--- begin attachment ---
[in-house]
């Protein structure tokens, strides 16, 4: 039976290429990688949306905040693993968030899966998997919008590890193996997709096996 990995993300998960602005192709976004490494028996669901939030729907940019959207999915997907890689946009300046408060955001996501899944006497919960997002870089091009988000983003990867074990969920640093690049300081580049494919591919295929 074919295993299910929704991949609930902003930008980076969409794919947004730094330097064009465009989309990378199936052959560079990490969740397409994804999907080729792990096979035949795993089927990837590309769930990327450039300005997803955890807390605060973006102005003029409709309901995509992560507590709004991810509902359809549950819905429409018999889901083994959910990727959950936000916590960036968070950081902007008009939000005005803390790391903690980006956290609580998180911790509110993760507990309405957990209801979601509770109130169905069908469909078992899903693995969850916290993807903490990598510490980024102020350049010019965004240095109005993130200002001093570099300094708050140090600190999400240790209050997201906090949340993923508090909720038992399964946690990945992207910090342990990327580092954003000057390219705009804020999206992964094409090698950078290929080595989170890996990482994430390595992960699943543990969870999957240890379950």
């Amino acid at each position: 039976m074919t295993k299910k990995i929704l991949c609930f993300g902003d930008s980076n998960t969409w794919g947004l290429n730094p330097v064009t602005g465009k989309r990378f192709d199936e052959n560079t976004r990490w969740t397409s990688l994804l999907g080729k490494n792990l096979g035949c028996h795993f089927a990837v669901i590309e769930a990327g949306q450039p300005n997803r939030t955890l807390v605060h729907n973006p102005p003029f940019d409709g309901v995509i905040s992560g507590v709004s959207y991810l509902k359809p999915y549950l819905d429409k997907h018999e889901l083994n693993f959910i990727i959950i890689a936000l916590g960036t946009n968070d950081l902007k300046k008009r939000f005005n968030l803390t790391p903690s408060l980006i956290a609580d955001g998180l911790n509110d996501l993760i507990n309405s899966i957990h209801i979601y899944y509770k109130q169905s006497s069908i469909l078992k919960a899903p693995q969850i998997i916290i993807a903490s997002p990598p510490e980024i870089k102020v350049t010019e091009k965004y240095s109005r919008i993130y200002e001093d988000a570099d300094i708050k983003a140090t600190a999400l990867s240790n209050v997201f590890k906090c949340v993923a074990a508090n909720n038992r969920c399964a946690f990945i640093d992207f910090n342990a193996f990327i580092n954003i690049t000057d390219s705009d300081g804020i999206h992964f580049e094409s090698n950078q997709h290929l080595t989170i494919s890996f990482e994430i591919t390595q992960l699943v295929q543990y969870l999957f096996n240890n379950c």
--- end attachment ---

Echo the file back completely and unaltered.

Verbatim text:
[in-house]
């Protein structure tokens, strides 16, 4: 039976290429990688949306905040693993968030899966998997919008590890193996997709096996 990995993300998960602005192709976004490494028996669901939030729907940019959207999915997907890689946009300046408060955001996501899944006497919960997002870089091009988000983003990867074990969920640093690049300081580049494919591919295929 074919295993299910929704991949609930902003930008980076969409794919947004730094330097064009465009989309990378199936052959560079990490969740397409994804999907080729792990096979035949795993089927990837590309769930990327450039300005997803955890807390605060973006102005003029409709309901995509992560507590709004991810509902359809549950819905429409018999889901083994959910990727959950936000916590960036968070950081902007008009939000005005803390790391903690980006956290609580998180911790509110993760507990309405957990209801979601509770109130169905069908469909078992899903693995969850916290993807903490990598510490980024102020350049010019965004240095109005993130200002001093570099300094708050140090600190999400240790209050997201906090949340993923508090909720038992399964946690990945992207910090342990990327580092954003000057390219705009804020999206992964094409090698950078290929080595989170890996990482994430390595992960699943543990969870999957240890379950």
């Amino acid at each position: 039976m074919t295993k299910k990995i929704l991949c609930f993300g902003d930008s980076n998960t969409w794919g947004l290429n730094p330097v064009t602005g465009k989309r990378f192709d199936e052959n560079t976004r990490w969740t397409s990688l994804l999907g080729k490494n792990l096979g035949c028996h795993f089927a990837v669901i590309e769930a990327g949306q450039p300005n997803r939030t955890l807390v605060h729907n973006p102005p003029f940019d409709g309901v995509i905040s992560g507590v709004s959207y991810l509902k359809p999915y549950l819905d429409k997907h018999e889901l083994n693993f959910i990727i959950i890689a936000l916590g960036t946009n968070d950081l902007k300046k008009r939000f005005n968030l803390t790391p903690s408060l980006i956290a609580d955001g998180l911790n509110d996501l993760i507990n309405s899966i957990h209801i979601y899944y509770k109130q169905s006497s069908i469909l078992k919960a899903p693995q969850i998997i916290i993807a903490s997002p990598p510490e980024i870089k102020v350049t010019e091009k965004y240095s109005r919008i993130y200002e001093d988000a570099d300094i708050k983003a140090t600190a999400l990867s240790n209050v997201f590890k906090c949340v993923a074990a508090n909720n038992r969920c399964a946690f990945i640093d992207f910090n342990a193996f990327i580092n954003i690049t000057d390219s705009d300081g804020i999206h992964f580049e094409s090698n950078q997709h290929l080595t989170i494919s890996f990482e994430i591919t390595q992960l699943v295929q543990y969870l999957f096996n240890n379950c």